Reasons to Visit
- Bad Breath/Halitosis
- Cavities & Tooth Decay
- Chipped, Cracked, Worn Teeth
- Fluoride & Fluorosis
- Gum Disease/Gingivitis
- Impacted Wisdom Teeth
- Lacerations & Cuts
- Oral Cancer
- Sensitive Teeth
- Teeth Grinding/Bruxism
- Temporomandibular Joint Disorder
- Missing Teeth
- Ridge Augmentations
- Teeth Whitening/Bleaching
- Tooth Bonding
Branches of Dentistry
History of Dentistry
Exondontia or better known as dental extractions occur when a tooth that is non-restorative due to either tooth decay, infection, extra teeth, gum disease, and many other reasons. Wisdom teeth are very common teeth to be extracted from a patient's mouth.
There are two different types of extractions:
The first is called simple extraction. This involves local anesthetic so that the tooth can basically be rocked back and forth until the tooth is loosened enough to be lifted out.
Surgical extractions are the other type of extraction done. This involves removing a tooth that has not fully erupted through the gum line. An incision is made to the tissue above the tooth.To remove that actual tooth, some jawbone tissue may be removed and the tooth broken into pieces to aid the removal.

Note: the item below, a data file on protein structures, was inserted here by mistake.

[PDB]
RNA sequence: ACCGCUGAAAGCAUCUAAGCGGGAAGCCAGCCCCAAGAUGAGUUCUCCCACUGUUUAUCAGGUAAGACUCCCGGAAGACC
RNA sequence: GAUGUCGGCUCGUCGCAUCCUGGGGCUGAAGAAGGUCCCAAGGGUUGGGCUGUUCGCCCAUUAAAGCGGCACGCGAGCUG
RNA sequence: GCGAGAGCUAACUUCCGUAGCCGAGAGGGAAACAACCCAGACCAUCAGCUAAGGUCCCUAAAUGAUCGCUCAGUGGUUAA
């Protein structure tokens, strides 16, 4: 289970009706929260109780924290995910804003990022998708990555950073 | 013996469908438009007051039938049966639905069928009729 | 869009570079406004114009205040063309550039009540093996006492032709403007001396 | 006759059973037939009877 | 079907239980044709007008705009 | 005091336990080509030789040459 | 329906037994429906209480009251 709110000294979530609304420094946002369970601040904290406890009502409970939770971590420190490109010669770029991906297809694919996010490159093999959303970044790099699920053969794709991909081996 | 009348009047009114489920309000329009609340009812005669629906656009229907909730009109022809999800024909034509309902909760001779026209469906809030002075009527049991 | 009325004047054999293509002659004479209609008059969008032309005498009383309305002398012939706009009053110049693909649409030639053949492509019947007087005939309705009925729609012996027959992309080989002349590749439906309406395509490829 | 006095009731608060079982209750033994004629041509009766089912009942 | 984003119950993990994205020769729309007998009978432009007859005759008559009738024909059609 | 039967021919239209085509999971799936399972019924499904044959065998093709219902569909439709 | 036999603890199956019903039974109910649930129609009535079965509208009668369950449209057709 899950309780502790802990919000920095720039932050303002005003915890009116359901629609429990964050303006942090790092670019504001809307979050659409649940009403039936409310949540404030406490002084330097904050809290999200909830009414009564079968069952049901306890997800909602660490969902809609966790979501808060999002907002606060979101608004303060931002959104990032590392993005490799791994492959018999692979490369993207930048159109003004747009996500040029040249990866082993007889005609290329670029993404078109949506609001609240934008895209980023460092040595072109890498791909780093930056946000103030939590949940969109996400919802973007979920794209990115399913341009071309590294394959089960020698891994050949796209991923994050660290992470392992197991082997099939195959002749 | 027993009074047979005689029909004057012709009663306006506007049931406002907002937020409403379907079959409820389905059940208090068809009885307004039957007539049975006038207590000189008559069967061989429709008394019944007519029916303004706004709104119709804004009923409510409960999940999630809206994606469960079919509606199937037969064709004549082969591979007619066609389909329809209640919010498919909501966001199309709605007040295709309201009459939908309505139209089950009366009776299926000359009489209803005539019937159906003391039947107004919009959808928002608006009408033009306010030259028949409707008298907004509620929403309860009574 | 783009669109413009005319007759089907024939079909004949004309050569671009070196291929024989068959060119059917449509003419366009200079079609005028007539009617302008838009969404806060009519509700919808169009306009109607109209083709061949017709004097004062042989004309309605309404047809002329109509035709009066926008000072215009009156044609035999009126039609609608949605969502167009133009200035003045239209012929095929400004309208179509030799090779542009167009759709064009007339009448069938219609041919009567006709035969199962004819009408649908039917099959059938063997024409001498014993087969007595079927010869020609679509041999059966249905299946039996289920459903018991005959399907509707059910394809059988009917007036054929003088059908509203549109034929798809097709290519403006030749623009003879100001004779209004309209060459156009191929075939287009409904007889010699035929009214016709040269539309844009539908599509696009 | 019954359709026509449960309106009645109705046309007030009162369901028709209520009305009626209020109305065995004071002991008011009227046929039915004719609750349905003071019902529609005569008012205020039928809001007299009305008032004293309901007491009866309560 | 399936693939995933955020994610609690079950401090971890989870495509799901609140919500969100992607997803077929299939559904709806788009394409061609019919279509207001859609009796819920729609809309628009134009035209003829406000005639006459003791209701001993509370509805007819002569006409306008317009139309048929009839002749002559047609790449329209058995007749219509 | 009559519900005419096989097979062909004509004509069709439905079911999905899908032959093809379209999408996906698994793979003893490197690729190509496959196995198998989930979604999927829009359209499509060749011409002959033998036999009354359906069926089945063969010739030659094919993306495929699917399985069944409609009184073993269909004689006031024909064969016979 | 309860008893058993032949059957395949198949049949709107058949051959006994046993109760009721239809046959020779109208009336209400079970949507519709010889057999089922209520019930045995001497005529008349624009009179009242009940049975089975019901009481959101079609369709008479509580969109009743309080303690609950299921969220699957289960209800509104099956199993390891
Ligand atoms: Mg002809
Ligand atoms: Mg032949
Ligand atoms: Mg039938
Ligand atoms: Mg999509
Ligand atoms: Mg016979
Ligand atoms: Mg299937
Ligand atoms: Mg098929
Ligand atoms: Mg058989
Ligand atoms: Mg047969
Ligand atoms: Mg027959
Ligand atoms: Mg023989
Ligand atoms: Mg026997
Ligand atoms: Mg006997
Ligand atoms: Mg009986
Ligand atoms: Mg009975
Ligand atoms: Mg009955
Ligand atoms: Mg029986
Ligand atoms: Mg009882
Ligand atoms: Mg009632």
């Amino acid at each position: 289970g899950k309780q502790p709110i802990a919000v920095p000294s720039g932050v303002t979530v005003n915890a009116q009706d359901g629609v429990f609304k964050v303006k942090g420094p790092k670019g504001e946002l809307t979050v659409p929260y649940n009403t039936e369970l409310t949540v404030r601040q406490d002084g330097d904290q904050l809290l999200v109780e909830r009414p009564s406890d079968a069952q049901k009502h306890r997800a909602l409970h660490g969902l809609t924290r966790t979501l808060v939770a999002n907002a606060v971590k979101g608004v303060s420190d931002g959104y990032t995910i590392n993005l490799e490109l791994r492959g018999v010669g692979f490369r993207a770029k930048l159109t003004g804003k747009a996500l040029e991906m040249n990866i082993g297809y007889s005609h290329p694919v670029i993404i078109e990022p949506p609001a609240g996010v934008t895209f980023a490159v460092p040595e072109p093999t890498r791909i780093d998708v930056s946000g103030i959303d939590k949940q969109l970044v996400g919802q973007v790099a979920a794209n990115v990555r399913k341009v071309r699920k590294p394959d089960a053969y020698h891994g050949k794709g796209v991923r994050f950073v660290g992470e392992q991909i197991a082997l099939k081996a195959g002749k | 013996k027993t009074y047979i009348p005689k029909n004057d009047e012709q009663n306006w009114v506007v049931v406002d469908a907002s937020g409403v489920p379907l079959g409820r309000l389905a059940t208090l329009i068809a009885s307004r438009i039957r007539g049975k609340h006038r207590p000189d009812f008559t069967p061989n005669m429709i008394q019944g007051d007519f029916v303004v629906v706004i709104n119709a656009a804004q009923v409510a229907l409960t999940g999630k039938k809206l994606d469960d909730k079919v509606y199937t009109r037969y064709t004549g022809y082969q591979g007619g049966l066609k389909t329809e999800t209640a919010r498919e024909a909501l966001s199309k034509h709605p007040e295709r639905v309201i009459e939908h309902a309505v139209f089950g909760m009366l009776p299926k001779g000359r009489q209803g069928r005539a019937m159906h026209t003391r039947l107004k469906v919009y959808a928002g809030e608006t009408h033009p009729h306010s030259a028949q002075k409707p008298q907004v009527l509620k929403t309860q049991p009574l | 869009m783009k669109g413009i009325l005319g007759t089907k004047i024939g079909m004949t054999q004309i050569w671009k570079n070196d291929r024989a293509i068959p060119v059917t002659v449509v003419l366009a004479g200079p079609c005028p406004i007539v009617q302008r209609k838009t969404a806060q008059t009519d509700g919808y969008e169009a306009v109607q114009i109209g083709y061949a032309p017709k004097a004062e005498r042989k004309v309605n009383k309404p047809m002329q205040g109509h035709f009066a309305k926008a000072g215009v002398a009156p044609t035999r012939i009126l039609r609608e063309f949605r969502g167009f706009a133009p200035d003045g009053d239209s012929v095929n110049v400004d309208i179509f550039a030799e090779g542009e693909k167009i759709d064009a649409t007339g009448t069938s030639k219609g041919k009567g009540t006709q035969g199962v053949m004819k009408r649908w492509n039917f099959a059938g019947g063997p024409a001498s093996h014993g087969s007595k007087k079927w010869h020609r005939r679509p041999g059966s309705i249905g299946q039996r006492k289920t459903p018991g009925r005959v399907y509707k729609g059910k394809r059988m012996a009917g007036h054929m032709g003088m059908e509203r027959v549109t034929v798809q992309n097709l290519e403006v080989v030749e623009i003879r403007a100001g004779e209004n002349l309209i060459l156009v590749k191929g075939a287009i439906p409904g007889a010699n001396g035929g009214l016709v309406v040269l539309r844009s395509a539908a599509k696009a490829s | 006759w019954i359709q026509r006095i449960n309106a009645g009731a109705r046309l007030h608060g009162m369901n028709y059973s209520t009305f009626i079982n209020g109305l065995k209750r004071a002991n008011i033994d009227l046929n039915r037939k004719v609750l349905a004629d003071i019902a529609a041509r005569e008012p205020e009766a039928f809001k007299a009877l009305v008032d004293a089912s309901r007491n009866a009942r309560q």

The healing process could take some time for it to be complete. At first, bleeding should start to decrease after the first hour and completely stop by 24 hours after the extraction. The actual location where the tooth was removed will take approximately one week to heal. Then as months pass, gum tissue will start to fill in the socket and then bone tissue will completely close the socket.
Defintions related to Extractions
Incision: a small cut made by the dentist or surgeon
Socket: an empty part of the gum
Call today to schedule your next appointment! (928)774-5599